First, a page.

The terminal amine group (NH2) and the benzene ring are connected by two carbon atoms, designated as α and β, a notation not to be confused with α and β receptors in the sympathetic nervous system. Examples of catecholamines are dopamine, epinephrine, norepinephrine, isoproterenol, and isoetharine. The first three occur naturally in the body. Catecholamines, or sympathomimetic amines, mimic the actions of epinephrine more or less precisely, causing tachycardia, elevated blood pressure, smooth muscle relaxation of bronchioles and skeletal muscle blood vessels, glycogenolysis, skeletal muscle tremor, and central nervous system (CNS) stimulation.

Adrenergic bronchodilators as stereoisomers

Adrenergic bronchodilators can exist in two different spatial arrangements, producing isomers. Rotation around the β carbon on the ethylamine side chain of the basic molecular structure seen in Figure 6-1 produces two nonsuperimposable mirror images, termed enantiomers or simply isomers. Figure 6-2 illustrates epinephrine as a stereoisomer, showing the (R)-isomers and (S)-isomers as the mirror image of each other. Enantiomers have similar physical and chemical properties but different physiologic effects. The (R)-isomer, or levo isomer, is active on airway β receptors, producing bronchodilation, and on extrapulmonary adrenergic receptors. The (S)-isomer, or dextro isomer, is not active on adrenergic receptors such as β receptors, and until more recently the (S)-isomer was considered physiologically inert. The two mirror images of the isomers rotate light in opposite directions, and this is the basis for designating them as dextrorotatory (d, +) or levorotatory (l, −). Using their actual spatial configuration, the levo isomer and dextro isomer are referred to as the (R)-isomer (for rectus, right) and (S)-isomer (for sinister, left), respectively. Adrenergic bronchodilators such as epinephrine, albuterol, and salmeterol have been produced synthetically as racemic mixtures, or 50:50 equimolar mixes of the (R)-isomers and (S)-isomers. Natural epinephrine found in the adrenal gland occurs as the (R)-isomer, or levo isomer, only. Levalbuterol, released in 1999, represents the first synthetic inhaled solution available as the single (R)-isomer of racemic albuterol. Structures of the currently available inhaled β agonists to be discussed are shown in Figure 6-3. Only a single isomer form is shown, for simplification and clarity.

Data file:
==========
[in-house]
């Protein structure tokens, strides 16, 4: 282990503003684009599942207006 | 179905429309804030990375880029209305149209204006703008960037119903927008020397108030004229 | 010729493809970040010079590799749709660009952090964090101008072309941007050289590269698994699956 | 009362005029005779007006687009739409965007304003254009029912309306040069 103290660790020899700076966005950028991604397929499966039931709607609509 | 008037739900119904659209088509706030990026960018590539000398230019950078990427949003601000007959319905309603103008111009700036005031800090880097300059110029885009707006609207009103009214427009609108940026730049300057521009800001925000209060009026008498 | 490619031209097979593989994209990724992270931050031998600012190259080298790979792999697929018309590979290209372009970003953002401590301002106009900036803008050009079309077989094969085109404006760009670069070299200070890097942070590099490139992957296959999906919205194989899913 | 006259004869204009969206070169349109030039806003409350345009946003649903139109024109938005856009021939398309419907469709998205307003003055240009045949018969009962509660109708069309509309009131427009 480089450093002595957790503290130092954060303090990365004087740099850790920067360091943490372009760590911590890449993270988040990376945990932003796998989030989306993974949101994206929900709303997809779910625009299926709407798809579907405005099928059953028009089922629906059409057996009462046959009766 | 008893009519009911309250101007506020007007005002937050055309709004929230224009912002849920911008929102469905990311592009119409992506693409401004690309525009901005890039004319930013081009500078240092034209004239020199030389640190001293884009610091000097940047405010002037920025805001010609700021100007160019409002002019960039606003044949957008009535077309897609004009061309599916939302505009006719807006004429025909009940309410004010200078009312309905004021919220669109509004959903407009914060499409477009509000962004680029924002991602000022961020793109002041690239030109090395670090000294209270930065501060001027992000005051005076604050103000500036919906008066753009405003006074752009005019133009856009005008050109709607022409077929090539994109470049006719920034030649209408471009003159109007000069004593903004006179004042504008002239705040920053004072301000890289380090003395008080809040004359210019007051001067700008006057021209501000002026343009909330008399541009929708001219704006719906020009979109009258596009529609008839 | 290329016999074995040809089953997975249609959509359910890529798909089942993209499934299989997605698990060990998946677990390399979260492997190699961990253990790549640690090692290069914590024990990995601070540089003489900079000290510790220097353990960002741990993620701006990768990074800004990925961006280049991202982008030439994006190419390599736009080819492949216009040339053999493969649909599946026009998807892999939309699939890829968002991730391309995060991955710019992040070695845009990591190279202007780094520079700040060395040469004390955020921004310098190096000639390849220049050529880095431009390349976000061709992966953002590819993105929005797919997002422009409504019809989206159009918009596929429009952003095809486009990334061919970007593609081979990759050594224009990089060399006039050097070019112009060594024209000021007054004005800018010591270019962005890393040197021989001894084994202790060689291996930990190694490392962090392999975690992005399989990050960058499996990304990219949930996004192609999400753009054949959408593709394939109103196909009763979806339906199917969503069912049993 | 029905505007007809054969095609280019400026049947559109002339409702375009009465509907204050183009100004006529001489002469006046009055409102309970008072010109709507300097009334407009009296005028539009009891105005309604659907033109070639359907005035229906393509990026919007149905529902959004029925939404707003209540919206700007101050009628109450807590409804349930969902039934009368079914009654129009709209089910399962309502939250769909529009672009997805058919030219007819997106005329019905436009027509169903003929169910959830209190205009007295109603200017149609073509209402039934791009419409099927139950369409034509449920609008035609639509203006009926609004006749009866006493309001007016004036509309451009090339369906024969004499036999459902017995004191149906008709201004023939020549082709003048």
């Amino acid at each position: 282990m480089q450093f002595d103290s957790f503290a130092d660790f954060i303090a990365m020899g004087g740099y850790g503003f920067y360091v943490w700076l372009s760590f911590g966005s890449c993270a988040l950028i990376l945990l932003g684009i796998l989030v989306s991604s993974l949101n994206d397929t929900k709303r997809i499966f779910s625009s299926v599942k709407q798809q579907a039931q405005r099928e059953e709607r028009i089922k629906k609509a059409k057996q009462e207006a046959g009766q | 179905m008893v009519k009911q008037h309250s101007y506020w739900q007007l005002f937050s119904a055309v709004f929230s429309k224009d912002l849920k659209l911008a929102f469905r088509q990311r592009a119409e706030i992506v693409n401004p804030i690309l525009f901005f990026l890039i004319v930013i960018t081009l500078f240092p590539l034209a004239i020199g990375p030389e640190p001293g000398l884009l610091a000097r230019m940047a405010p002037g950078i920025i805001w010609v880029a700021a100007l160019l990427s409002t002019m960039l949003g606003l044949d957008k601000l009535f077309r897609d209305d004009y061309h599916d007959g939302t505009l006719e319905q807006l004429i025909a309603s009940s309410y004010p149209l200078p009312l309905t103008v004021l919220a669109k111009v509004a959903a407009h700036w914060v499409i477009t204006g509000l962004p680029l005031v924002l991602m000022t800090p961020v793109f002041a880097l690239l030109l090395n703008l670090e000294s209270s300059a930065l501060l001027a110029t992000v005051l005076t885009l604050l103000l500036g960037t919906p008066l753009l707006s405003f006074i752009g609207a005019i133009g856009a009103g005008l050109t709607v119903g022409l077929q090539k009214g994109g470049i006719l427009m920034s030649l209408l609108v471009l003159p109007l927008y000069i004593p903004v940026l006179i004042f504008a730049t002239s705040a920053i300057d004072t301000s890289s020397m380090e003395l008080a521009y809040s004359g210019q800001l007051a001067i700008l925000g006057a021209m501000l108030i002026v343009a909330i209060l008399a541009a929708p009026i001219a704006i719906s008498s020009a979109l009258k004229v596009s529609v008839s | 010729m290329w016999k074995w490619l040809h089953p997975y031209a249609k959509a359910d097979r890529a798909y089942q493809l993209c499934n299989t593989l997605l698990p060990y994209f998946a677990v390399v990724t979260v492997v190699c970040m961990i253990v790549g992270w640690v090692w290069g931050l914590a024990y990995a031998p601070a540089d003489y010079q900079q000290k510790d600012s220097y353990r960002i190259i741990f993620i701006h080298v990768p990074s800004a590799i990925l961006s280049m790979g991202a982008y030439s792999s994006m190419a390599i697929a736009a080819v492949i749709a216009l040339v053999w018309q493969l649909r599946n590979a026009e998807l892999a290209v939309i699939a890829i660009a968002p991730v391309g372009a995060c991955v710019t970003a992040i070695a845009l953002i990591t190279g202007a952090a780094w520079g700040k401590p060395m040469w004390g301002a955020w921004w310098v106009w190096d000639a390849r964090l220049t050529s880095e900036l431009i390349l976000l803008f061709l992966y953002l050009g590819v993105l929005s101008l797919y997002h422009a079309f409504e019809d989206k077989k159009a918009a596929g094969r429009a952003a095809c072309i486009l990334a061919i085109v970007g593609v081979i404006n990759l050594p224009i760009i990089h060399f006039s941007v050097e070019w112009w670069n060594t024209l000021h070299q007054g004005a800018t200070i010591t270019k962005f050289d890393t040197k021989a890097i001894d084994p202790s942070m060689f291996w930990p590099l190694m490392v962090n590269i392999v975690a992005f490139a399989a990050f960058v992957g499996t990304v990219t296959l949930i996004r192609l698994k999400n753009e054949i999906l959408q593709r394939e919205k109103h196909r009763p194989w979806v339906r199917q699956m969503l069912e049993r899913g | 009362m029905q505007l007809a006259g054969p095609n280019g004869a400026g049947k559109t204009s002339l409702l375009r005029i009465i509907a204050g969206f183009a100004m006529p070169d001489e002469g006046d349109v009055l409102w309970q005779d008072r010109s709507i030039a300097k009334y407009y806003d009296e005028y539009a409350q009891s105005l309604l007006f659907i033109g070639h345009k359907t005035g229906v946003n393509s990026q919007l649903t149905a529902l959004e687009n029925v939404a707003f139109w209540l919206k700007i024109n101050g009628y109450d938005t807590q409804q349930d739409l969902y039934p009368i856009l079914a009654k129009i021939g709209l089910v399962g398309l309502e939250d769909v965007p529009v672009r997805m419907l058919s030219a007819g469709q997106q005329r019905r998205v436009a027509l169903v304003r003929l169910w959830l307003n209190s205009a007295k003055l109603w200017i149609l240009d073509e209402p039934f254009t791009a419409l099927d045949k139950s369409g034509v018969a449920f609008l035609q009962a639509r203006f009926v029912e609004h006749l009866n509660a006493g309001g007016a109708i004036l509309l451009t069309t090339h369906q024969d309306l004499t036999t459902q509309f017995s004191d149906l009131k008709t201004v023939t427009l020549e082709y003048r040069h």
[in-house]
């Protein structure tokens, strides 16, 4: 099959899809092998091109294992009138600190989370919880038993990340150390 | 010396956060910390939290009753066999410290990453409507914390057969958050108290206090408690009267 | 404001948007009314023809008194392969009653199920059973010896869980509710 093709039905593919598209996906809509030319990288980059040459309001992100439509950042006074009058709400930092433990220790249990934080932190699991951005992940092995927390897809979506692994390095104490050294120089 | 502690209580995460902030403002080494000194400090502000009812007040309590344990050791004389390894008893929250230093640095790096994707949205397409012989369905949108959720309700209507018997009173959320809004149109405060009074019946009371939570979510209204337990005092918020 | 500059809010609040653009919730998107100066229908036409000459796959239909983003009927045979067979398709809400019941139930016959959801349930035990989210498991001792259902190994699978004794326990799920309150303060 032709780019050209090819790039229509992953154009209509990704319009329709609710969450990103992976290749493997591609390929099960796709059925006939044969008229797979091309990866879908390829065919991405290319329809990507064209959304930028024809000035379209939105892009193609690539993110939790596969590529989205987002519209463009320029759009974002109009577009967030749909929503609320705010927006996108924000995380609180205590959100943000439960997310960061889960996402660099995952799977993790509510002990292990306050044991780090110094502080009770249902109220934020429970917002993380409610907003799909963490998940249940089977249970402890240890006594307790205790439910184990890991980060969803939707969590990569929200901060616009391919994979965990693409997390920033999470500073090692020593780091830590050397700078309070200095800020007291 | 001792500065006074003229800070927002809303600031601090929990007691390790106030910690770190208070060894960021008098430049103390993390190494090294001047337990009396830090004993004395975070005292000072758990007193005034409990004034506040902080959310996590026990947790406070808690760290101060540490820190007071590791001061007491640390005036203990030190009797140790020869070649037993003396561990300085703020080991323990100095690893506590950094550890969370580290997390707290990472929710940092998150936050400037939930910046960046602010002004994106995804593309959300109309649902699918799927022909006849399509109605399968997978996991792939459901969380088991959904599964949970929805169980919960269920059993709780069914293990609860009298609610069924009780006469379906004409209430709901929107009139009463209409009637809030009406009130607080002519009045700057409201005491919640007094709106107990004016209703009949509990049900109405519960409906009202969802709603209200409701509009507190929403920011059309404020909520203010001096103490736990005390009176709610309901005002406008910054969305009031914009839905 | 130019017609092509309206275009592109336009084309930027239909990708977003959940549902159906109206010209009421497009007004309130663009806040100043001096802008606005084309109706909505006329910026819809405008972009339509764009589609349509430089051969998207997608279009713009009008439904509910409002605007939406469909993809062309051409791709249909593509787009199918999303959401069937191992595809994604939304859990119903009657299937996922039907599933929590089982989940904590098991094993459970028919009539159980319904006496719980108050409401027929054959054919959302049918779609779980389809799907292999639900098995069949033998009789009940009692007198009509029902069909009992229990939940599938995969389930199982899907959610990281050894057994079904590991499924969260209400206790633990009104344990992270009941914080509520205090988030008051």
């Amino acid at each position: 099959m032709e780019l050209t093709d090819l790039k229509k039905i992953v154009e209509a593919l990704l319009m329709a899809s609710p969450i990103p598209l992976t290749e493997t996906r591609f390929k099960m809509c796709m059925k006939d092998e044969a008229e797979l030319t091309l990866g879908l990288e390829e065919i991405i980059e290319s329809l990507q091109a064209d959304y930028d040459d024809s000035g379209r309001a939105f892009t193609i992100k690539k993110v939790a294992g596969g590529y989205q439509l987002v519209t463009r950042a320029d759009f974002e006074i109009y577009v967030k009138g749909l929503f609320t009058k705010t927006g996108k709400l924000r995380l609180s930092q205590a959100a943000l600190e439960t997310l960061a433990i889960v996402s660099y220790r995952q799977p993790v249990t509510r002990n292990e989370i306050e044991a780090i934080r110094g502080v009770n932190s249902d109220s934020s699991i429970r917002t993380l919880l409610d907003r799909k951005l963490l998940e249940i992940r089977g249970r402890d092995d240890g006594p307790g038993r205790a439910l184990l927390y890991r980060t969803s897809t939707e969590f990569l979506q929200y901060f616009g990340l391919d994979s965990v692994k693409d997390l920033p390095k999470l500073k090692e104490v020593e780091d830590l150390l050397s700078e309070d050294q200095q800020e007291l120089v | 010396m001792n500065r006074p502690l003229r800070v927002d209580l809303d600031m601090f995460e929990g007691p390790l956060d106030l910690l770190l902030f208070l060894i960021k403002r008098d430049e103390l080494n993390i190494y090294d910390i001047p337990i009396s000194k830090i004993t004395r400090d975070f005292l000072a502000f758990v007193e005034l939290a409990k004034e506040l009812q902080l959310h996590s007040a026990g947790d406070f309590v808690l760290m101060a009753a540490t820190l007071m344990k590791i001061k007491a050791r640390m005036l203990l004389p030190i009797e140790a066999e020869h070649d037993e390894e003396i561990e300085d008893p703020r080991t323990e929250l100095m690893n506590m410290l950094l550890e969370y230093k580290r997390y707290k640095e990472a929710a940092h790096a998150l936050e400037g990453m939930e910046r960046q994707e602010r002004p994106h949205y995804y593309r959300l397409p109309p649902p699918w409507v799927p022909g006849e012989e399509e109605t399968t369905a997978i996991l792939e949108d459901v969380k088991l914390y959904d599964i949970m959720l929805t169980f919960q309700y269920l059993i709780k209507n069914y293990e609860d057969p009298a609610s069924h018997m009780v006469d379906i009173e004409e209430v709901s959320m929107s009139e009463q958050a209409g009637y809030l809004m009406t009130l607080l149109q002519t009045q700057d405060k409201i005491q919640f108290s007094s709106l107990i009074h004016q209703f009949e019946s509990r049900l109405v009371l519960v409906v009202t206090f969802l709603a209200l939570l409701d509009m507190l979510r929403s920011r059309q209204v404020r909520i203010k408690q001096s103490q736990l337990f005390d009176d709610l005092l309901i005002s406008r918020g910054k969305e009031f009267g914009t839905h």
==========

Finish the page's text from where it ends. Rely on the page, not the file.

Epinephrine is a potent catecholamine bronchodilator that stimulates α and β receptors. Because epinephrine lacks β2-receptor specificity, there is a high prevalence of side effects such as tachycardia, blood pressure increase, tremor, headache, and insomnia. Epinephrine occurs naturally in the adrenal medulla and has a rapid onset but a short duration because of metabolism by catechol O-methyltransferase (COMT). It has been administered both by inhalation and by subcutaneous injection to treat patients with asthma exacerbation. It is also used as a cardiac stimulant, based on its strong β1 effects. Self-administered, intramuscular injectable doses of 0.3 mg and 0.15 mg are marketed to control systemic hypersensitivity (anaphylactic) reactions.

This drug is more useful for the management of acute asthma rather than for daily maintenance therapy because of its pharmacokinetics and side-effect profile. The parenteral form of epinephrine is a natural extract, consisting of only the (R)-isomer, or levo isomer. The synthetic formulation of epinephrine for nebulization, microNefrin or Nephron, is a racemic mixture of the (R)-isomer, or levo isomer, and (S)-isomer, or dextro isomer. The mode of action of racemic epinephrine is the same as with natural epinephrine, giving α and β stimulation. Because only the (R)-isomer is active on adrenergic receptors, a 1:100 strength formulation of natural epinephrine (injectable formulation) has been used for nebulization, whereas a 2.25% strength racemic mixture is used in nebulization. An epinephrine metered dose inhaler (MDI) is sold over-the-counter as Primatene Mist. The U.S. Food and Drug Administration (FDA) ruled in 2006 that Primatene Mist was not essential, which will lead to its removal from the market if the manufacturer does not convert to the hydrofluoroalkane (HFA) formulation by December 31, 2011.

Metabolism of catecholamines

Despite the increase in β2 specificity with increased side chain bulk, all of the previously mentioned catecholamines are rapidly inactivated by the cytoplasmic enzyme COMT. This enzyme is found in the liver and kidneys and throughout the rest of the body. Figure 6-4, A, illustrates the action of COMT as it transfers a methyl group to the carbon-3 position on the catechol nucleus. The resulting compound, metanephrine, is inactive on adrenergic receptors. Because the action of COMT on circulating catecholamines is very efficient, the duration of action of these drugs is severely limited, with a range of 1.5 hours to at most 3 hours.